Uchi Deshi literally means Inside Student. Undertaking such a role in the Dojo is to make a commitment not only to the teacher in a master / apprentice relationship, but to dedicate oneself to the Dojo as a whole. It is a grueling task where a person learns to put the needs of their teacher and other Dojo members before their own.
Before undertaking any technical instruction or doing actual training, the uchi deshi will be required to take care of numerous dojo chores. Cleaning up, cooking, answering the phone, taking care of visitors, sweeping, mopping, cleaning toilets, shopping, doing repairs, opening and closing the dojo, and assisting in the office are all part of the uchi deshi’s responsibilities.
The uchi deshi must constantly use imagination and common sense in order to solve all the unexpected problems that arise. In addition to that, they must train daily (often on their own during the day-time), assist the teacher, teach classes, etc. By taking care of such daily tasks themselves, the teacher will be able to concentrate on more important matters, which will in turn benefit the uchi deshi and the Dojo in general. Uchi deshi must be available anytime the teacher needs them. This can result in great learning opportunities, particularly if another teacher is visiting, when traveling with the teacher, or when the teacher simply needs a partner for his own practise.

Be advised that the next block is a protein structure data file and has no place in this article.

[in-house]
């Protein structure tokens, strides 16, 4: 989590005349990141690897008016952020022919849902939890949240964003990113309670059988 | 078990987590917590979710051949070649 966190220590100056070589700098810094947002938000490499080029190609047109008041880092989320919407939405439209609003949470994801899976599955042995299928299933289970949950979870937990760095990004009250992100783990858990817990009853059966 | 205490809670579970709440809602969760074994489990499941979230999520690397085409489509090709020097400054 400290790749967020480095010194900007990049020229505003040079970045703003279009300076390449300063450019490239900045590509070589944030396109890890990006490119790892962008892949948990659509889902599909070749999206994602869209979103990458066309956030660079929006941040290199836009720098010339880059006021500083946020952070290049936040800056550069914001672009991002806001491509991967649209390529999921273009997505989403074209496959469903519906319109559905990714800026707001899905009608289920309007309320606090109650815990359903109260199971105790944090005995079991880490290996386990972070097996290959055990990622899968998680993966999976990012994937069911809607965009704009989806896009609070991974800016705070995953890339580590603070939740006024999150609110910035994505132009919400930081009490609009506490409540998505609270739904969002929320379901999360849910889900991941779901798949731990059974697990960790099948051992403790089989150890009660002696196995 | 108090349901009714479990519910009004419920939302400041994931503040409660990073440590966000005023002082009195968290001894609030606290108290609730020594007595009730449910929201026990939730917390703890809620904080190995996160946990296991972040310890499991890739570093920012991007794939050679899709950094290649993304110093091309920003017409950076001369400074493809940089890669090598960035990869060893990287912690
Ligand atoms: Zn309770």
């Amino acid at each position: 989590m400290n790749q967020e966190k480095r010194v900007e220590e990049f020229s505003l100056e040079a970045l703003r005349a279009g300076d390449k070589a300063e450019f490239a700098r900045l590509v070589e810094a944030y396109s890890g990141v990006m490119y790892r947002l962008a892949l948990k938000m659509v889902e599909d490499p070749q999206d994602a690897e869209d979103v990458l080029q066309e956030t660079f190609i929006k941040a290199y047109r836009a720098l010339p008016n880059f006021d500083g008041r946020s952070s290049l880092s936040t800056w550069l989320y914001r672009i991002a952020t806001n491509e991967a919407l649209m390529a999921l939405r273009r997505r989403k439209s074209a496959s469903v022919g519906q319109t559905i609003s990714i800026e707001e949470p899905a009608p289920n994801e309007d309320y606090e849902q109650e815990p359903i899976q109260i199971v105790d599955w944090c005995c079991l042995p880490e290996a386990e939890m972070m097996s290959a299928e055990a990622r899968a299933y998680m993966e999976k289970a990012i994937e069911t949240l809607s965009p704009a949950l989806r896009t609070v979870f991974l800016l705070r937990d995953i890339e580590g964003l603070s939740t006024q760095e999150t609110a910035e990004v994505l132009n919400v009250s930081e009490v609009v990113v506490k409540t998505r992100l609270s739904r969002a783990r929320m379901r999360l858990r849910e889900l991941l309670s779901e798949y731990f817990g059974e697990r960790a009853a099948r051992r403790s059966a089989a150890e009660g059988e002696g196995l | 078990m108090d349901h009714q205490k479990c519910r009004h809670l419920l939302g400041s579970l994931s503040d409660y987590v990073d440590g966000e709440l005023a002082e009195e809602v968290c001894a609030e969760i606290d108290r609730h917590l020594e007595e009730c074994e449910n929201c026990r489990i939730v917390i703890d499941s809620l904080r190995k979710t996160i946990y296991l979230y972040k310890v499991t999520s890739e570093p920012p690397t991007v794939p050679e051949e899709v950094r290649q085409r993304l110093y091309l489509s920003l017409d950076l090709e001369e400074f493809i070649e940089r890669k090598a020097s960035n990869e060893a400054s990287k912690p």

Budo teachers are well known for their unpredictability. The teacher can change his mind on anything without notice. The uchi deshi’s mental flexibility is constantly tested to its limits. This can be aggravated by physical fatigue, lack of sleep, or injuries. An uchi deshi will be aware that such training provides an opportunity to forge themselves through humility.
The Kenshinryu Head Teacher has taken only five uchi deshi since 1991 so there is certainly no guarantee of acceptance. The applicant will go through a trial period and a series of interviews and tests to determine their suitability for the role. Uchi deshi is not restricted to males only. The training is highly physical however and the applicant will require a great deal of physical toughness and mental / emotional discipline.
For those applying from interstate or overseas, the relocation may prove pointless if the applicant does not successfully negotiate the trial period. We would recommend very serious consideration be given to such an application. Experience in Aikido would be a distinct advantage. Even so, what the applicant believes they know will be of no importance in this role.
Absolutely no terms or conditions are negotiable – the Dojo is not a democracy and the focus is one hundred percent on responsibilities as opposed to rights. Course periods less than one year will not be considered. An application for three to five years would be looked upon more favourably. We also recommend that the prospective applicant research the role of uchi deshi very considerably.